2017 01 09

Author: Edvinas Šulcas

Imagine a situation: you are working on a remote terminal, you have launched a complex script that’s supposed to run for 4 hours and… After two hours you see this:

Or this:

Frustrated? If either of these seem familiar – read on. Screens might just be the solution to your problems.


According to wikipedia GNU Screen is a terminal multiplexer. What does that mean? Well, in layman terms it’s a tool that allows a user to create a sort of “window” (or “screen”), that can be resumed even after a terminal session has been disconnected. One screen session can host multiple window-like sessions inside of it, which can used to organize your work.

For example, here is how a configured screen might look like:

Take a note at the bottom of the bottom of the terminal. There are four “tabs” (1. Hello, 2. World, 3. bash, 4. bash) and on the right side the current timestamp is shown. I can quickly switch between these four tabs using a keyboard combination, similarly as I could switch between windows using alt+tab.


To install screen, you may use the standard package managers on your OS: yum, apt-get, pacman etc. Alternatively, find it on the official website:

The most important commands to know when working with screens are:

screen -ls – shows a list of the current active screen sessions for the current user. So when I type it after logging in, I see something like this:

edvinas@v-banga ~ $ screen -ls
There are screens on:
18514.pasaulis (Attached)
4621.hello (Detached) (Detached)
3 Sockets in /tmp/uscreens/S-edvinas.

So, in this case, there are three screens created for my user. “Hello” and “world” are detached, meaning I could “attach” them if I wanted to. “Pasaulis” is attached, which means I have it active on another terminal session.

screen -S [screen_name] – creates a screen session with a specified name and attaches it. So, for example, if I wrote “screen -S test”, I would immediately have a screen attached with the name “test”. Now you may launch whatever script or program you need and it will still be active even after the terminal session was disconnected. If you exit the session via the “exit” command, you will see “[screen is terminating]” and the screen session will be deleted. However, if you close the terminal or get forcefully disconnected, you may reattach your screen with the following command.

screen -r [screen_name] – reattaches a detached screen. -R can be used to force reattach a frozen screen.

screen -d [screen_name] – detaches a screen by name. This is sometimes necessary when a session crashes and needs to be manually detached. -D forces the detachment


You might notice that your screen looks a bit different than the examples in my screenshots. This is because I have my screen customized to suit my needs. This is done by changing the .screenrc file, which (depending on how you installed screen) can be found either in /usr/home/etc/screenrc or in your user home directory.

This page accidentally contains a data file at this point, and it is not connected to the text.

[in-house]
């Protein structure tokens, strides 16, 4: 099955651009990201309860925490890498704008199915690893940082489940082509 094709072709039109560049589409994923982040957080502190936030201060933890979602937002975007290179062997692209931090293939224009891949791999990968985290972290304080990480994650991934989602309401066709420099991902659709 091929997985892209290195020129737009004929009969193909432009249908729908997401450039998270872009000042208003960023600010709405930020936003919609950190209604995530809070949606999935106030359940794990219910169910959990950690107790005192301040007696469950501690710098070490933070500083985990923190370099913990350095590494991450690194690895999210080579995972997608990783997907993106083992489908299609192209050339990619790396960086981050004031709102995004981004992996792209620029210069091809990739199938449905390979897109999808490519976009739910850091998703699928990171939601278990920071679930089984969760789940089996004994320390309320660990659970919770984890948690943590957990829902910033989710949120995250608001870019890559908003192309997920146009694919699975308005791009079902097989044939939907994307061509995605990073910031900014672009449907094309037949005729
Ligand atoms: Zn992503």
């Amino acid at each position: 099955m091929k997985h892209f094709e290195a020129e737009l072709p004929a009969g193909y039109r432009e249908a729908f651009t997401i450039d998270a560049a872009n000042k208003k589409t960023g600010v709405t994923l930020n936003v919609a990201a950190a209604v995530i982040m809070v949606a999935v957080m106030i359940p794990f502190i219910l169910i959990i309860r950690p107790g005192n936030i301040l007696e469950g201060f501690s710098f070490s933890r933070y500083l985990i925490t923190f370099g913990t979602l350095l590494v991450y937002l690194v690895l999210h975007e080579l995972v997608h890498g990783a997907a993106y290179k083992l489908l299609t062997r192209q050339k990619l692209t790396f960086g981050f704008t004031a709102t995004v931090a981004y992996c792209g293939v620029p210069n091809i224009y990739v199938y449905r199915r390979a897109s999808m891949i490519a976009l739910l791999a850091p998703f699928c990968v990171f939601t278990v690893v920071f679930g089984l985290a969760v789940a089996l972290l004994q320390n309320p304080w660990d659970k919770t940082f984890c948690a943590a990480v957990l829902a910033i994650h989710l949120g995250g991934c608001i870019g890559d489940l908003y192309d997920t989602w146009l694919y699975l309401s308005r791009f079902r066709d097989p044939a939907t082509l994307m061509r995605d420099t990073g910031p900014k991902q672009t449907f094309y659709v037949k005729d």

The following .screenrc example was provided to me by Mindaugas Gaurys and I have been using it almost daily ever since:

startup_message off
vbell off
defscrollback 5000
hardstatus alwayslastline
term linux
hardstatus string ‘%{= kG}%-Lw%{= kW}%50> %n*%f %t%{= kG}%+Lw%< %{= kG}%-=%D %Y-%m-%d %c:%s %1`%{-}’

The key point here is the hardstatus string configuration, which sets up a permanently visible line at the bottom of the terminal with a list of tabs and the current timestamp, as seen in the example screenshots. I will not go into too much detail about the configuration here, but there are plenty of cool and useful configurations around the web. Just google “screenrc” to find them.


As mentioned before, the other benefit of using screen are the the tabs inside them. To manipulate said tabs, the following commands may be used:

  • ctrl+a ctrl+d – detach screen session. This is the recommended way to end your terminal session to avoid any problems
  • ctrl+a ctrl+c – create new tab
  • ctrl+a shift+a – edit name of current tab
  • ctrl+a [number] – jump to tab denoted by the number
  • ctrl+a n – jump to the tab defined by the next number
  • ctrl+a p – jump to the tab defined by the previous number
  • ctrl+a ctrl+a – jump to last visited tab

You may notice that scrolling does not work correctly when using tabs inside a screen. Use the scrollback buffer to avoid these problems. To access it, use:

  • ctrl+a [ – accesses the scrollback buffer. Navigate with up/down keys and “?” and “/” for searching. “Esc” exits scrollback mode.

Note, these combinations might seem a bit unusual at first. To clarify, they are used one after the other. So, for example, to detach a screen I would press ctrl+a, release the keys and then press ctrl+d.


Screen is a powerful tool and I have only scratched the surface in this blog post, if you want to learn more, further reading may be found here: